Angry tax collectors undress crooked boss
By By GRACE NAKATO | September 23rd 2013
By GRACE NAKATO
Government is not a good payer even when collecting money hand over fist, thus fostering a culture of something called corruption, as the citizens struggle to make ends meet.
At this time of the year, traders are stocking up in readiness for the long holiday season. And again, we have numerous corporate events, weddings and introduction ceremonies (read dowry payment).
What this means is that business is booming and, therefore, incomes are upwardly mobile, especially in the border towns. The fumes from the trucks have caused serious environmental degradation whose effects can be seen in the local population during times of stress.
Government has always ensured that the right hand knows what the left hand is doing by ensuring there is adequate number of signatories to government accounts.
The tax collections of July cumulated to the tidy sum of Sh8 million and had been earmarked for construction, garbage collection and an upgrade of the road, which those of you who have crossed through in the rainy season, know is no better than a cattle track.
But the Malaba town clerk and his deputy colluded with the auditor, a clerk to council and the town engineer. They looked at the lump and figured that salary arrears, fumigation and “further studies” were more immediate concerns and promptly pocketed Sh5 million. When the directorate of public prosecution came calling and accused them of abuse of office and embezzlement, they high tailed it out of town to allow the odour to waft down.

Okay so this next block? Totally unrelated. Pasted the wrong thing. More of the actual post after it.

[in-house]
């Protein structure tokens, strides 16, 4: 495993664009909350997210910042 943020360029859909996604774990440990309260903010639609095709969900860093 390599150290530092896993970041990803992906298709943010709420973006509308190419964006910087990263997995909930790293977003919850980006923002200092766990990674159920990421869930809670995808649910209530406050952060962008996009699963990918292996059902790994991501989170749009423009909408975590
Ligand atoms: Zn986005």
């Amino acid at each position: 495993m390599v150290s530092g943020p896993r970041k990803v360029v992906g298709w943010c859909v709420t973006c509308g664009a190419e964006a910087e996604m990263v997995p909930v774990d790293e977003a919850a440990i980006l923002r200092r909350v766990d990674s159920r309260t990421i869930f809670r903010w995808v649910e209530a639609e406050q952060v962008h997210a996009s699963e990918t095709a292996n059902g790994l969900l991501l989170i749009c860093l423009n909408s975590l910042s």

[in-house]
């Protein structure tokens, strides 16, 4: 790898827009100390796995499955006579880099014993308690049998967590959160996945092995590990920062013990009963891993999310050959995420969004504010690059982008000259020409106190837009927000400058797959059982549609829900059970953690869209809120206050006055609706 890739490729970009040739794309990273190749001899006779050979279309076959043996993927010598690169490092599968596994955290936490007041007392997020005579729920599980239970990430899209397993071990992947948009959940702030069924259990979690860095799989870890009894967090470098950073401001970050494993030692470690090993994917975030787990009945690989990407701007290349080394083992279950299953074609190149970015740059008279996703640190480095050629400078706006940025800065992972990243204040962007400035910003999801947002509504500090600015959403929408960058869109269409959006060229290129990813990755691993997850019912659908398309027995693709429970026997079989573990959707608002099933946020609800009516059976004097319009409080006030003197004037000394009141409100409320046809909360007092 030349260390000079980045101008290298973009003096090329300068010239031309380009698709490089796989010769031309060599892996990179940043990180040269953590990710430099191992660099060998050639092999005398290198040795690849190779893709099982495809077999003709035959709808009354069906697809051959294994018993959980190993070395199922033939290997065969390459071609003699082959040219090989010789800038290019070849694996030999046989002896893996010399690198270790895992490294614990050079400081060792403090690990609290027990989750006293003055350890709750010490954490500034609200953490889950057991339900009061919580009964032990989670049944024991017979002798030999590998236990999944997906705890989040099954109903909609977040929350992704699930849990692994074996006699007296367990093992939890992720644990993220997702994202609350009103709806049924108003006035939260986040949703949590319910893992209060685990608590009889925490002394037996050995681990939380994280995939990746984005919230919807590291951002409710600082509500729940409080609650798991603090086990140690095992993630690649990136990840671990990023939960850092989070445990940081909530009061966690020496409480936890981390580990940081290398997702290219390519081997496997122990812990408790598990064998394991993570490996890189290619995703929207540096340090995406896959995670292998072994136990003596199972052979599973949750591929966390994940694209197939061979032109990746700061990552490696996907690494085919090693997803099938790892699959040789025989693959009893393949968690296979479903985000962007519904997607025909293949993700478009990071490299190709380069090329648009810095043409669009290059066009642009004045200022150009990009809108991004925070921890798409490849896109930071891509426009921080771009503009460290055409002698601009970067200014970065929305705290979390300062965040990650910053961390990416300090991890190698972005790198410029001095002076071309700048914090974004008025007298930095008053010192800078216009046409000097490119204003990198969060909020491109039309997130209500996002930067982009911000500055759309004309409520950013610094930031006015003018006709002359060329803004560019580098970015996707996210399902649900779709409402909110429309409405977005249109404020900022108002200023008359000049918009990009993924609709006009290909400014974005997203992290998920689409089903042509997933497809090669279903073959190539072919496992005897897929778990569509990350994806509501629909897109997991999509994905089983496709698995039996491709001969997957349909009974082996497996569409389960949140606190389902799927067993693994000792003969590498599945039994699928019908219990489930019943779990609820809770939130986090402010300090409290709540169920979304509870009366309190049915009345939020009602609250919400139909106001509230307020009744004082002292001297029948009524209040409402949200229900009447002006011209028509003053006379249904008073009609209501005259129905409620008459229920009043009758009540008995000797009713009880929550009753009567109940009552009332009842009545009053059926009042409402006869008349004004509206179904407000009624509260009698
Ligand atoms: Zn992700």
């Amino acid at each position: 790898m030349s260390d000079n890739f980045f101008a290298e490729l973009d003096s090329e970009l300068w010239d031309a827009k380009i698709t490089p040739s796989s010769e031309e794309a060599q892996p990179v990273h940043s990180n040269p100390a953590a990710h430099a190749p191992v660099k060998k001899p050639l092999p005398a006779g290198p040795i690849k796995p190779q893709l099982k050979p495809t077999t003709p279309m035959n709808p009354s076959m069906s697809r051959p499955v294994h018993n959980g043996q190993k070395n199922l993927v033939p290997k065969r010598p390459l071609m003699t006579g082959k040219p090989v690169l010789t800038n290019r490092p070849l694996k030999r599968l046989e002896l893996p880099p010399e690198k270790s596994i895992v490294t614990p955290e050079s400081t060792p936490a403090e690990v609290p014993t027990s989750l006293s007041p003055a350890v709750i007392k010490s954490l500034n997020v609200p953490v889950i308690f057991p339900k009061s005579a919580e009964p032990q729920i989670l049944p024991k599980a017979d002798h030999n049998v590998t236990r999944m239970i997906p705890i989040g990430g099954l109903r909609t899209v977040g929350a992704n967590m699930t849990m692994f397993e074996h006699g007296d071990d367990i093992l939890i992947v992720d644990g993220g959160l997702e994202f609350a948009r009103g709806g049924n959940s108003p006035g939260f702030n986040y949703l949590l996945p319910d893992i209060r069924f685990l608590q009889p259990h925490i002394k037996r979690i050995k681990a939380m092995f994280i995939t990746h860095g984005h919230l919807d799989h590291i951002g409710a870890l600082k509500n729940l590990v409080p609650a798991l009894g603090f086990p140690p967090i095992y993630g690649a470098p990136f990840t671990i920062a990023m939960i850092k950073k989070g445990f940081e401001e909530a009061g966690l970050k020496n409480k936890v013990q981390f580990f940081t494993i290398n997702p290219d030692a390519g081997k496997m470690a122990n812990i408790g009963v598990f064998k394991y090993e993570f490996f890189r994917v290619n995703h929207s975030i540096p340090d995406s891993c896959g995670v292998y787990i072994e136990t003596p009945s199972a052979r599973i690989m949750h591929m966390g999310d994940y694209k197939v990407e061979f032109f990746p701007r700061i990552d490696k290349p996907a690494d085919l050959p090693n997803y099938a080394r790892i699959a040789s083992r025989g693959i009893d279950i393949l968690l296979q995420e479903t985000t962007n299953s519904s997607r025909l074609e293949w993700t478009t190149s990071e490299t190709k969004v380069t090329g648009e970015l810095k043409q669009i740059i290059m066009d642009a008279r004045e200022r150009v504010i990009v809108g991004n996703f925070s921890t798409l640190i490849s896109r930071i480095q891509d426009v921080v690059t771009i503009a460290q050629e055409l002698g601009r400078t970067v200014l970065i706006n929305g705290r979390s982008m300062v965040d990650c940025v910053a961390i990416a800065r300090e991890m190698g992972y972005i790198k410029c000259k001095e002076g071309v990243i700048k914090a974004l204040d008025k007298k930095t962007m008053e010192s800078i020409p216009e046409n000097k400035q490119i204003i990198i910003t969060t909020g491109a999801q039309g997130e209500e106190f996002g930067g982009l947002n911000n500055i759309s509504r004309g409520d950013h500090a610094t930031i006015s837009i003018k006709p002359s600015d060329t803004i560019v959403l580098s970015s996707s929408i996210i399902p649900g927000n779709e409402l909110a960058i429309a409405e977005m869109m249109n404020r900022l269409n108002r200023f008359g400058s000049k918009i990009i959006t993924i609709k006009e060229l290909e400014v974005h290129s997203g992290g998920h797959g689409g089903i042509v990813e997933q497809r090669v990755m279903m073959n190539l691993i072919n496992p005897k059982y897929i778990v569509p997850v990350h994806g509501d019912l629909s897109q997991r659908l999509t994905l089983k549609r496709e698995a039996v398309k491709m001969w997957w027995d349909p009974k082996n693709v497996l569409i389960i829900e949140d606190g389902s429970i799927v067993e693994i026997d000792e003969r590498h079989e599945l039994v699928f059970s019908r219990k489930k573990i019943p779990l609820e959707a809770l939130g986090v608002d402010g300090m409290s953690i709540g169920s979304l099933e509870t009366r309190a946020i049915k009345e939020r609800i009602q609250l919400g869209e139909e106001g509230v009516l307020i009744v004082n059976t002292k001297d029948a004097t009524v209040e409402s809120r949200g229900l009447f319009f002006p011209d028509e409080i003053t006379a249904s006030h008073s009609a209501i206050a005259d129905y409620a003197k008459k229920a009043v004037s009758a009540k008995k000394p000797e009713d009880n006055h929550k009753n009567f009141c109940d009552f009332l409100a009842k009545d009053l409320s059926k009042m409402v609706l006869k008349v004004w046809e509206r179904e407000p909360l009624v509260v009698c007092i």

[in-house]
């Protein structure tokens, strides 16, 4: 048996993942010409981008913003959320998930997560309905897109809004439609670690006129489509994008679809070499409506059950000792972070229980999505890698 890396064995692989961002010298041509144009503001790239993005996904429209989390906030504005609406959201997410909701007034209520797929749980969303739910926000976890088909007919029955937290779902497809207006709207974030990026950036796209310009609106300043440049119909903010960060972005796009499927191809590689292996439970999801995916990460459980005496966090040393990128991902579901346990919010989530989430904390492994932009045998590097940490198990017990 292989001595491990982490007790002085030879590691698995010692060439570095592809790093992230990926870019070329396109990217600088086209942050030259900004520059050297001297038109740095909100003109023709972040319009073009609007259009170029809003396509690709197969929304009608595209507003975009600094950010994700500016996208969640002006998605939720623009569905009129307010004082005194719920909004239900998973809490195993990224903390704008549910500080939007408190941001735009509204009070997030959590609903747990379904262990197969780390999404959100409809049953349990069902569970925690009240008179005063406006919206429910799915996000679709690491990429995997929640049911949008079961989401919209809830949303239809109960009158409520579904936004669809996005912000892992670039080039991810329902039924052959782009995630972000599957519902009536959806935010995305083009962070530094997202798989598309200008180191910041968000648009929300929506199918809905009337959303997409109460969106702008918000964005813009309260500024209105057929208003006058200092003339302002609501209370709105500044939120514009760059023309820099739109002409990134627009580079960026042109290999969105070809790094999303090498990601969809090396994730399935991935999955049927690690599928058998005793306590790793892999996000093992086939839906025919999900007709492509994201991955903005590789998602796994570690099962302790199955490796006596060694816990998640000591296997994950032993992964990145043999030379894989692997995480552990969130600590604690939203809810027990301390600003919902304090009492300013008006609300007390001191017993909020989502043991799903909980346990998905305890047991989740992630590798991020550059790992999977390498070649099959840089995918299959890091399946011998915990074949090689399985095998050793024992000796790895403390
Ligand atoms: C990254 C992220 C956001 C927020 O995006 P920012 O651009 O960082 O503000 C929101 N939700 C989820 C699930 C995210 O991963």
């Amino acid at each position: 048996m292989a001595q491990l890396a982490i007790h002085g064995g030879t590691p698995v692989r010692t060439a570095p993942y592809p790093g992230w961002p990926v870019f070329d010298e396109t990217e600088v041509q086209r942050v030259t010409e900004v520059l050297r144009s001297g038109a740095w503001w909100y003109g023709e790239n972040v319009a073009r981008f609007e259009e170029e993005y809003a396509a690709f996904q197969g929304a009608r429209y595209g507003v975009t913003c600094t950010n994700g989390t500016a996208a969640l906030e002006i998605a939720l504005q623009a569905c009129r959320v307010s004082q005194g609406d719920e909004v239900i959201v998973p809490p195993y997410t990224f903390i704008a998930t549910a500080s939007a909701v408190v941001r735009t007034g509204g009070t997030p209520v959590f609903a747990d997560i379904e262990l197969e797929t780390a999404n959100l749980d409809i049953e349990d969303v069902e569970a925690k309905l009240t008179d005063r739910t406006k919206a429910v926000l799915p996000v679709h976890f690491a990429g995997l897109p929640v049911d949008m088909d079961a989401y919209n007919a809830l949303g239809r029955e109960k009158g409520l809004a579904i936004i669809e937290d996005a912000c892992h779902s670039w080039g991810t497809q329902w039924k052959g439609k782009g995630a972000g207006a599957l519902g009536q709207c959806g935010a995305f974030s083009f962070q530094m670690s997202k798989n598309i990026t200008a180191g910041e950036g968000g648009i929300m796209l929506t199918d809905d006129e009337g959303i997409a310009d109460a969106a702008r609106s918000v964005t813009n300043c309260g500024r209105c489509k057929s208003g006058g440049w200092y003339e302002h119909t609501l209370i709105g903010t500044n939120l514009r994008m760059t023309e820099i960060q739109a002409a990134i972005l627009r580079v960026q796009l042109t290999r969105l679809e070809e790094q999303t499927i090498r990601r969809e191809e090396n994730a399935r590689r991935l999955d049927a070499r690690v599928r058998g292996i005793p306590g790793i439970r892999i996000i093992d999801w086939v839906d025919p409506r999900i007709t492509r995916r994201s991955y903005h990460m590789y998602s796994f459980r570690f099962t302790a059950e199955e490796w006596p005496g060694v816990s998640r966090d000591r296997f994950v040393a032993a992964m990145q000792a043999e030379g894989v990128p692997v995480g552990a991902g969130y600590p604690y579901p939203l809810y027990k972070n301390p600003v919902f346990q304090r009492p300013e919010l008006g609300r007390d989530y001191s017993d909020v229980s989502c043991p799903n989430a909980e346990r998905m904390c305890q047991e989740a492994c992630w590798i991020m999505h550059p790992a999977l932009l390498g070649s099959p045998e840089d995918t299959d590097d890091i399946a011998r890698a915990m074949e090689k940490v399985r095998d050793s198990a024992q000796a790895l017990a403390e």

Malaba is a very lucrative post and the big number of trucks and goods being cleared mean that another huge deposit will be recorded. This tempted the town clerk to creep back into town last week. The long arm of the law was, however, slow in extending a greeting.
And an angry mob of 20 tax collectors who had not seen any salaries since May, were the first to welcome him back to office. The gang promptly locked the office and stripped him of his tie, coat and shirt and threatened to lynch him if he did not pay their dues.
The lugambo (gossip) reaching this desk reported that his mobile phone was confiscated “to prevent him making unnecessary calls to police and instead focus on paying their salaries”.
The security personnel deployed at the post vanished from the scene like rats bailing out of a sinking ship. I do not blame them because a peaceful mob needs only a tiny spark to transform into a marauding lynch mob.
I am sure the town clerk had never been so happy to be arrested and locked up in the cells.
Striking teachers and lecturers should pick a leaf from the Malaba folk and divert the monies paid into the school accounts into their own coffers. It is easier to say sorry than to ask for permission.
The wheels of justice are rusty, and the case may take years to be brought to book as the offenders enjoy the monies while out on bail. These things happen, you know.
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